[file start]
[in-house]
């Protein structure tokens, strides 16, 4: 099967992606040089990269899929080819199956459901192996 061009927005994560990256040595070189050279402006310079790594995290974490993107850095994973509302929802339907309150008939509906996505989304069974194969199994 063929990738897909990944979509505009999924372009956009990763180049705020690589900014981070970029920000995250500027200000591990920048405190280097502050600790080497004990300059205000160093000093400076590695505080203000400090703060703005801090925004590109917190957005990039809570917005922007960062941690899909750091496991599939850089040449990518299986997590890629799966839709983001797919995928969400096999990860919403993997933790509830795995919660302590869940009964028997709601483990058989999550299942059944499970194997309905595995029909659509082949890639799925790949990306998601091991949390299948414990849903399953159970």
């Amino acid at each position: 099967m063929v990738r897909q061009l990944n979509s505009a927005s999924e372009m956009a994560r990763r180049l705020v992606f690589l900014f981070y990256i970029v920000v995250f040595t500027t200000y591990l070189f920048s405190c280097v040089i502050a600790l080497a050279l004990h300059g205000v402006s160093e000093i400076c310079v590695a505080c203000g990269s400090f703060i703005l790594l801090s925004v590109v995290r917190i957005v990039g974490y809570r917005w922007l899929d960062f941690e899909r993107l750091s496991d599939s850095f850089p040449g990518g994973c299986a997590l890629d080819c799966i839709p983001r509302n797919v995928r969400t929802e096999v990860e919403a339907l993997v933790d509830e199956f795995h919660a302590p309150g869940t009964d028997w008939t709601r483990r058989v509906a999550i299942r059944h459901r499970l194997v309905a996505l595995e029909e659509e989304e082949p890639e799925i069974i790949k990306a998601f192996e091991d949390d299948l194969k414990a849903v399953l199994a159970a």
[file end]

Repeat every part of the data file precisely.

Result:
[in-house]
């Protein structure tokens, strides 16, 4: 099967992606040089990269899929080819199956459901192996 061009927005994560990256040595070189050279402006310079790594995290974490993107850095994973509302929802339907309150008939509906996505989304069974194969199994 063929990738897909990944979509505009999924372009956009990763180049705020690589900014981070970029920000995250500027200000591990920048405190280097502050600790080497004990300059205000160093000093400076590695505080203000400090703060703005801090925004590109917190957005990039809570917005922007960062941690899909750091496991599939850089040449990518299986997590890629799966839709983001797919995928969400096999990860919403993997933790509830795995919660302590869940009964028997709601483990058989999550299942059944499970194997309905595995029909659509082949890639799925790949990306998601091991949390299948414990849903399953159970």
């Amino acid at each position: 099967m063929v990738r897909q061009l990944n979509s505009a927005s999924e372009m956009a994560r990763r180049l705020v992606f690589l900014f981070y990256i970029v920000v995250f040595t500027t200000y591990l070189f920048s405190c280097v040089i502050a600790l080497a050279l004990h300059g205000v402006s160093e000093i400076c310079v590695a505080c203000g990269s400090f703060i703005l790594l801090s925004v590109v995290r917190i957005v990039g974490y809570r917005w922007l899929d960062f941690e899909r993107l750091s496991d599939s850095f850089p040449g990518g994973c299986a997590l890629d080819c799966i839709p983001r509302n797919v995928r969400t929802e096999v990860e919403a339907l993997v933790d509830e199956f795995h919660a302590p309150g869940t009964d028997w008939t709601r483990r058989v509906a999550i299942r059944h459901r499970l194997v309905a996505l595995e029909e659509e989304e082949p890639e799925i069974i790949k990306a998601f192996e091991d949390d299948l194969k414990a849903v399953l199994a159970a």